Remembering Dr. Schweitzer
What lessons can we learn from past Nobel Peace Prize winners?
October 10, 2009
Looking at the long-standing conflicts in several countries around the world, I am reminded of my visit to Lambaréné, in Gabon — the place where the famous Dr. Albert Schweitzer carried out his humanitarian work.
The 1952 Nobel Peace Prize winner saved the lives of thousands of patients with total dedication to their health and well being. He provided a living example of compassion for all of us today.
My visit took me to Cité Soleil, where a community of lepers still lives, created by Schweitzer as a special ward next to the hospital. During my visit, three men were sitting on a bench, one of whom was trying to fix a violin, his hands ravaged by disease. I took out my camera and was ready to take his picture when he told me, "Don't shoot!"
Startled by his reaction, I asked him why he didn't want his picture taken. As he continued working on his violin he told me, "You don't even bother to say hello, you don't ask for our permission and you want to take our picture?" I apologized, greeted him properly and asked his permission for a photograph. He readily agreed.
That man taught me an important lesson. Although my intention had not been to show him any disrespect, that essentially is what I was doing.
I felt I had the right to take his photograph because I thought it was an interesting shot, but I hadn't respected his right to say no. That he was a leper who had probably encountered much disrespect in the past made my insensitivity even worse. The man's assertiveness about his rights and the atmosphere of quiet pride in Cité Soleil, I realized, were no accident.
Dr. Schweitzer was remarkable because of his devotion to the needs of those less fortunate. He left a brilliant professional career as a musician and a theologian to become a physician. He then moved to Africa with his wife, built a hospital in Lambaréné from what had been a chicken coop and devoted his life to treating thousands of patients out of an irrepressible sense of personal duty.
Once, when looking at a herd of hippos in the Ogowe River close to the hospital, Dr. Schweitzer spoke of his commitment to revere life: "The greatest evil is to destroy life, to injure life, to repress life that is capable of development."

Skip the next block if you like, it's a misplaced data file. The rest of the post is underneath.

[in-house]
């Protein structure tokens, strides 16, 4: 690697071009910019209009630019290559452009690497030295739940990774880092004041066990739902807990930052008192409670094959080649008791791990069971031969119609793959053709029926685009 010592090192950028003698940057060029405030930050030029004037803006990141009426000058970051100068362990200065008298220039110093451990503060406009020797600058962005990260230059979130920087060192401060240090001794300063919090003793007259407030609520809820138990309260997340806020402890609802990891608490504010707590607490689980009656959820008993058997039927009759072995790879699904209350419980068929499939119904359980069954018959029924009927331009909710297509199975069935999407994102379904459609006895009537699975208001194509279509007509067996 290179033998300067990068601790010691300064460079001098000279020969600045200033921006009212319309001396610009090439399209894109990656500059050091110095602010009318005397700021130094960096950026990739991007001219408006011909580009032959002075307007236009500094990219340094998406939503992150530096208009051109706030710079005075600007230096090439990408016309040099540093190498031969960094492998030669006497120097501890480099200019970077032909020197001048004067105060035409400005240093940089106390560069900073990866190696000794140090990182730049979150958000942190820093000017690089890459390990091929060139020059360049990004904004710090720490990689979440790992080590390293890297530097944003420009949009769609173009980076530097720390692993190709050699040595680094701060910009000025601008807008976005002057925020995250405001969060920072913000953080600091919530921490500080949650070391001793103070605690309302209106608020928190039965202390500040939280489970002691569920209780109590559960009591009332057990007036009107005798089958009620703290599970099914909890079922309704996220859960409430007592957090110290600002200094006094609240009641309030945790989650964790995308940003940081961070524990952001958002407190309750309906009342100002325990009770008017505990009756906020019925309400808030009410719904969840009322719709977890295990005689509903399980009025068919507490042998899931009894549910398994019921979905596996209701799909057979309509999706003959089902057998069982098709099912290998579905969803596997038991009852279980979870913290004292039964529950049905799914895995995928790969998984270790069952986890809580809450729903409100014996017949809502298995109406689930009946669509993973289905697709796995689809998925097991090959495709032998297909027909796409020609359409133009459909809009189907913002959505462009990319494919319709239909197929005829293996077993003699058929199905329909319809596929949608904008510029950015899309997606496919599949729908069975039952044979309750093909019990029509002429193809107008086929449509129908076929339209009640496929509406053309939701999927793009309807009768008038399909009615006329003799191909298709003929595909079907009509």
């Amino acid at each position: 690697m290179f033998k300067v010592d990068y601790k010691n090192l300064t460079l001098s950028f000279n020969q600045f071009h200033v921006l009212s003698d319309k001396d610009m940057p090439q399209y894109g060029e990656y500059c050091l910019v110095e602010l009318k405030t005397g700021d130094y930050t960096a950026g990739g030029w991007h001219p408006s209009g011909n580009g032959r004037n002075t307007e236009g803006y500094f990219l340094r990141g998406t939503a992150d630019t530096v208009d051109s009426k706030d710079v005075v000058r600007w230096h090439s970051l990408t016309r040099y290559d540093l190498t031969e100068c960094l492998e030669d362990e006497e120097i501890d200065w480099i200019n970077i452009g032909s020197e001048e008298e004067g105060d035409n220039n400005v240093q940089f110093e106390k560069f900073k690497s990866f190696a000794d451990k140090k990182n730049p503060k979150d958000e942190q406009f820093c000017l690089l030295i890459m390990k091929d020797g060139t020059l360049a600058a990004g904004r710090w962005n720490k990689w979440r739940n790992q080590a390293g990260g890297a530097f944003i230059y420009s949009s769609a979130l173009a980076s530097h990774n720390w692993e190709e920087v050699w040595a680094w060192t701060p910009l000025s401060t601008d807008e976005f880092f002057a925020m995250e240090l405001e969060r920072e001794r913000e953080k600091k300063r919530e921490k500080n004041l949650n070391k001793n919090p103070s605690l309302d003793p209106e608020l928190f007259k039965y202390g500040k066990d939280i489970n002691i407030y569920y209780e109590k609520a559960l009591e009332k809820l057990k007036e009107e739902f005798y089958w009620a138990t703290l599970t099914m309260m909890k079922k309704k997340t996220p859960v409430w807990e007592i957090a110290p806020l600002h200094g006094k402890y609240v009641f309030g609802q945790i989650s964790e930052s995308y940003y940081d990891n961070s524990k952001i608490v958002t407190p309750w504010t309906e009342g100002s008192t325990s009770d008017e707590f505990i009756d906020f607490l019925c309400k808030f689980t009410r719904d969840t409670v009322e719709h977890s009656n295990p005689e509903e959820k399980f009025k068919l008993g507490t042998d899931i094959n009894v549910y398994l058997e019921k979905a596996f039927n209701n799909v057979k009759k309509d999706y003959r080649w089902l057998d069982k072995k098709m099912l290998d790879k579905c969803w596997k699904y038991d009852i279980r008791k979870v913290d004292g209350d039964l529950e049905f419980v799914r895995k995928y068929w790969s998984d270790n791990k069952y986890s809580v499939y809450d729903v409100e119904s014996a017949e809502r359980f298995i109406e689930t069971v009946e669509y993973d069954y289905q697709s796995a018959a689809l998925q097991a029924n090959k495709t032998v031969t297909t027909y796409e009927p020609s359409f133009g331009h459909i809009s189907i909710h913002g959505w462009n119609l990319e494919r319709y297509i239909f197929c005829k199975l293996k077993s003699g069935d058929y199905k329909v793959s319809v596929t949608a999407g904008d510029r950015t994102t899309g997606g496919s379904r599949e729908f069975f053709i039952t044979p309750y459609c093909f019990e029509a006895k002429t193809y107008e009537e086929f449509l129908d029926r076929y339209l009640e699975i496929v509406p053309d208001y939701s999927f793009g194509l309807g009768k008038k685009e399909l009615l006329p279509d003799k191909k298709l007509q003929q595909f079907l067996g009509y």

I couldn't help comparing Dr. Schweitzer's approach to life to what is happening in today's world, when we live in what seems to be a permanent state of war and where the reasons for going to war are becoming more and more irrelevant.
People today speak of a clash of civilizations, when the real clash is the lack of respect for the other, the lack of dialogue, the lack of effort to understand each other. As the American philosopher Sam Keen says in his poem How to Create an Enemy, "…Trace onto the face of the enemy the greed, hatred, carelessness you dare not claim as your own…"
Today we desperately need people of Dr. Schweitzer's stature. We need to follow his philosophy, based on an essential respect for life.
As he constantly stressed, the progress of civilization is closely linked to a conception of the importance of life. Only those who say yes to life, to the world in which we live, are capable of making civilization progress.
Although the medical work at the hospital continues after his death, his message of peace has been lost in today’s world, ravaged by sinister wars and unnecessary loss of life. Standing in his room and feeling the force of his personality, I thought that later generations have betrayed his legacy of peace.
When we look at the destruction of a country through a war based on false premises, at the decades of conflict between Palestinians and Israelis, at the wars in Afghanistan and Pakistan, we need to remember Dr. Schweitzer's words in a 1963 letter to President John F. Kennedy.
He wrote that, "The goal toward which we should direct our sight from now to the farthest future is that we should not let war decide issues that separate nations, but we should always try to find a pacific solution to them."
We will reach that understanding only through dialogue with those who think differently than we do — and when we learn to listen to their concerns and fears. Perhaps then Dr. Schweitzer's guiding principle will become a reality: "I am life that wants to live, surrounded by life that wants to live."
He constantly stressed that the progress of civilization is closely linked to a conception of the importance of life.
People today speak of a clash of civilizations, when the real clash is the lack of respect for the other, the lack of dialogue, the lack of effort to understand each other.
"You don't even bother to say hello, you don't ask for our permission and you want to take our picture?"